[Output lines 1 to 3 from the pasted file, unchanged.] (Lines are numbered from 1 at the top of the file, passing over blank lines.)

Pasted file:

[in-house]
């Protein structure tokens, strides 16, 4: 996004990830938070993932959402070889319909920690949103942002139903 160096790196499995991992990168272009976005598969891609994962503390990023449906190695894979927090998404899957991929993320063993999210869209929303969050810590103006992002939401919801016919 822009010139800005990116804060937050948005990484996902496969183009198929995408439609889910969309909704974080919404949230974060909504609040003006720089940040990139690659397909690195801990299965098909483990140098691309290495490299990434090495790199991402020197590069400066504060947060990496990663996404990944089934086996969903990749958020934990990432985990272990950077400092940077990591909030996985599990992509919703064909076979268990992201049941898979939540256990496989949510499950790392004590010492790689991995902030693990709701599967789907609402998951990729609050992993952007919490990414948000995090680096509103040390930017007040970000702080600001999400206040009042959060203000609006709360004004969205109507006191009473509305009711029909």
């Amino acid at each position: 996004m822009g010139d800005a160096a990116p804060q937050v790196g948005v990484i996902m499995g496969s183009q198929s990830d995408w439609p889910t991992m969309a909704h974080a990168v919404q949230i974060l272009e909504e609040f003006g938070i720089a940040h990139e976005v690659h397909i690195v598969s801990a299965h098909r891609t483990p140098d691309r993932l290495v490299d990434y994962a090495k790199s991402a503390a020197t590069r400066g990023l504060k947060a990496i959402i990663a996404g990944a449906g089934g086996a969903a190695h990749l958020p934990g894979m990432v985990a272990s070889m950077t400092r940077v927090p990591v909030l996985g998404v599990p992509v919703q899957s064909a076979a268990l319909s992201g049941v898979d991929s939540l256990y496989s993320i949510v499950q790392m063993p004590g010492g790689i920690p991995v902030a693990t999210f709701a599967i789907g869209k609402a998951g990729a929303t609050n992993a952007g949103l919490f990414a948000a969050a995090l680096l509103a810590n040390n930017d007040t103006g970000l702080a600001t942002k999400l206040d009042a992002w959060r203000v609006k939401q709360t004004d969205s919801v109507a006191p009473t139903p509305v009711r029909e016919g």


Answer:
[in-house]
């Protein structure tokens, strides 16, 4: 996004990830938070993932959402070889319909920690949103942002139903 160096790196499995991992990168272009976005598969891609994962503390990023449906190695894979927090998404899957991929993320063993999210869209929303969050810590103006992002939401919801016919 822009010139800005990116804060937050948005990484996902496969183009198929995408439609889910969309909704974080919404949230974060909504609040003006720089940040990139690659397909690195801990299965098909483990140098691309290495490299990434090495790199991402020197590069400066504060947060990496990663996404990944089934086996969903990749958020934990990432985990272990950077400092940077990591909030996985599990992509919703064909076979268990992201049941898979939540256990496989949510499950790392004590010492790689991995902030693990709701599967789907609402998951990729609050992993952007919490990414948000995090680096509103040390930017007040970000702080600001999400206040009042959060203000609006709360004004969205109507006191009473509305009711029909």
């Amino acid at each position: 996004m822009g010139d800005a160096a990116p804060q937050v790196g948005v990484i996902m499995g496969s183009q198929s990830d995408w439609p889910t991992m969309a909704h974080a990168v919404q949230i974060l272009e909504e609040f003006g938070i720089a940040h990139e976005v690659h397909i690195v598969s801990a299965h098909r891609t483990p140098d691309r993932l290495v490299d990434y994962a090495k790199s991402a503390a020197t590069r400066g990023l504060k947060a990496i959402i990663a996404g990944a449906g089934g086996a969903a190695h990749l958020p934990g894979m990432v985990a272990s070889m950077t400092r940077v927090p990591v909030l996985g998404v599990p992509v919703q899957s064909a076979a268990l319909s992201g049941v898979d991929s939540l256990y496989s993320i949510v499950q790392m063993p004590g010492g790689i920690p991995v902030a693990t999210f709701a599967i789907g869209k609402a998951g990729a929303t609050n992993a952007g949103l919490f990414a948000a969050a995090l680096l509103a810590n040390n930017d007040t103006g970000l702080a600001t942002k999400l206040d009042a992002w959060r203000v609006k939401q709360t004004d969205s919801v109507a006191p009473t139903p509305v009711r029909e016919g």